Disclaimer: The views expressed in this article are solely those of the author.
In early May, President Joe Biden boasted about leading the fight to foil President Ronald Reagan’s 1987 Supreme Court nominee Judge Robert H. Bork’s ascendence to the High Court. Bork, a Yale Law School professor by profession, was the 35th Solicitor General of the United States (1973 to 1977), and later served on the U.S. Court of Appeals for the D.C. Circuit from 1982 to 1988. During his time as Solicitor General, Bork was briefly appointed Acting U.S. Attorney General from October 1973 to January 1974.
While Bork’s occupancy on the Supreme Court was pillaged by the then-Senator from Delaware, Bork’s words are perhaps what America needs most right now as “killing for convenience,” to borrow Bork’s phrase, has become an insignia of society.
In the early 2000’s, Bork keenly observed the sacramental view that most Americans traditionally had in regard to human life was steadily beginning to subside. The intentional taking of a recognizable individual’s life had become common place, and an easily accepted practice of the modern world. Such an acceptance has only exasperated in the decades following. For Bork, while individuals engaged in a plethora of daily activities that were known to cause death (driving automobiles, constructing buildings), the conscious choice to quell the life of a human being had never been regarded as a matter of moral indifference.
READ: Let’s be clear: Abortion is always an intentional act of killing
When it came to abortion, Bork made sense of the idea by asking two potent questions. First, is abortion always the killing of a human being? If it is, is that killing done simply for convenience? As Bork would say at the time, “I think there can be no doubt that the answer to the first question is yes; and the answer to the second is almost always.” Also, curious in Bork’s eyes was the repeated narrative of “choice,” “reproductive rights,” and “medical procedures.” Is this language not relatively odd when describing the act of ending the life of a human-being who has zero “choice” in the undertaking? Bork witnessed an alteration in how society defines what exactly it means to be a human being, and it was this transformation of society that fretted Bork the most.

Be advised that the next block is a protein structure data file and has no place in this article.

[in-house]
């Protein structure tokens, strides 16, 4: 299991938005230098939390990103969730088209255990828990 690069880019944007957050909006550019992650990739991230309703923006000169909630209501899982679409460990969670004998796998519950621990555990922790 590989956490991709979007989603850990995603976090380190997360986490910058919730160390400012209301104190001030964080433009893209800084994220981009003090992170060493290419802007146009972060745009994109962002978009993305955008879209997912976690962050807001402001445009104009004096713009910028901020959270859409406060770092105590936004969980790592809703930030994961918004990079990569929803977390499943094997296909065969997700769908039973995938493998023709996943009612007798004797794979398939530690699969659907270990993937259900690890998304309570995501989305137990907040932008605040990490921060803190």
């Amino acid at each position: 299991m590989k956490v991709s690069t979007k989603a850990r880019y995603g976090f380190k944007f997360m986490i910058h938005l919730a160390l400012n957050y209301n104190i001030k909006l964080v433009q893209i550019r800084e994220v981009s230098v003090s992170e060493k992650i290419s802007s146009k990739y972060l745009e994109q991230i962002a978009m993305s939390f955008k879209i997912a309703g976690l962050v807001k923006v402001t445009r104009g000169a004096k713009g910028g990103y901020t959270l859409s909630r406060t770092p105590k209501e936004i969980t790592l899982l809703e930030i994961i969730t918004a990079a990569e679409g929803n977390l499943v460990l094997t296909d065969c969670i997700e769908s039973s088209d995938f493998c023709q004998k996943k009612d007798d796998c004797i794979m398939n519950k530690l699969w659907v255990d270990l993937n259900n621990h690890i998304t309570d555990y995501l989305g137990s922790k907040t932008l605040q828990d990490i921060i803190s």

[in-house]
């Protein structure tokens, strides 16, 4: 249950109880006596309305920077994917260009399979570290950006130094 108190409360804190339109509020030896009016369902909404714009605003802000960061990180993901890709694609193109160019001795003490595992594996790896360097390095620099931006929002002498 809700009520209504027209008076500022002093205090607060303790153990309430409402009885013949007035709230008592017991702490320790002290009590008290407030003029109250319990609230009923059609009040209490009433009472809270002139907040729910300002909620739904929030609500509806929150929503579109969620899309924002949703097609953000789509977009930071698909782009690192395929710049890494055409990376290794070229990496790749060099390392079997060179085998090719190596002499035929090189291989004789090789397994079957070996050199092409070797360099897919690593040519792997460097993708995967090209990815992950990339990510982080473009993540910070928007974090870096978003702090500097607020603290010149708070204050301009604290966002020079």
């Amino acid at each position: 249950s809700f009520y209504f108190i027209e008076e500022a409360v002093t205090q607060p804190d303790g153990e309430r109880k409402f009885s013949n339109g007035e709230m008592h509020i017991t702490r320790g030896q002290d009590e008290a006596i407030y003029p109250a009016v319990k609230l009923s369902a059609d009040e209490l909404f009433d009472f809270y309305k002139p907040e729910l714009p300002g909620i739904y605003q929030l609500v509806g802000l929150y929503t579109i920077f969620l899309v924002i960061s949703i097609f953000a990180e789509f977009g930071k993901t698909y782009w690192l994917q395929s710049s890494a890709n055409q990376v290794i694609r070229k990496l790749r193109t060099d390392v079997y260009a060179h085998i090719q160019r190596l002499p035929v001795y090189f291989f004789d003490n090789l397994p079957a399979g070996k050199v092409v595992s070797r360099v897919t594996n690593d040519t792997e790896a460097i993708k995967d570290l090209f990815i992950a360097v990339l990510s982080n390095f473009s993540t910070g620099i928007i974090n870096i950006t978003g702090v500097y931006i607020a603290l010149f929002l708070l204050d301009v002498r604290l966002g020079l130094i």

Bork strongly objected to Roe v. Wade (1973) based on Constitutional grounds, believing it to be a fundamental contortion of the Constitution and nothing more than the Supreme Court’s encroachment on us of the morality of our cultural elites. The Constitutional bears zero mention of abortion, thereby leaving the matter solely in the hands of the American people and their state representatives. However, Bork’s main qualm with the Court’s majority opinion was this newly revisionist attitude toward life and death. Redefining what it means to be a human being will prove hazardous beyond the abortion debate.
If abortion is looked upon as a constitutional right, Bork predicted that assisted suicide and euthanasia would soon follow. How long until the act of ending an individual’s life would apply to the elderly, or those deemed a burden by society? For example, at this moment, ten states and Washington, D.C., commonly referred to “Right to Die” states, have legalized physician-assisted suicide via legislation. One could forecast that this number will continue to rise.
The intentional act of decimating an unborn child, a human being with characteristics and features, reflects a society’s tragic heedlessness to the most innocent among us. If the growing sentiment among the body politic is “killing for convenience” in the womb, then we should not be surprised when measures are put in place to end the lives of those who are ill, fading, or those who some might deem inconvenient.
Perhaps this June the Supreme Court will finally heed Bork’s cautionary tale.
Bio: J.B. Cohle is a college student.
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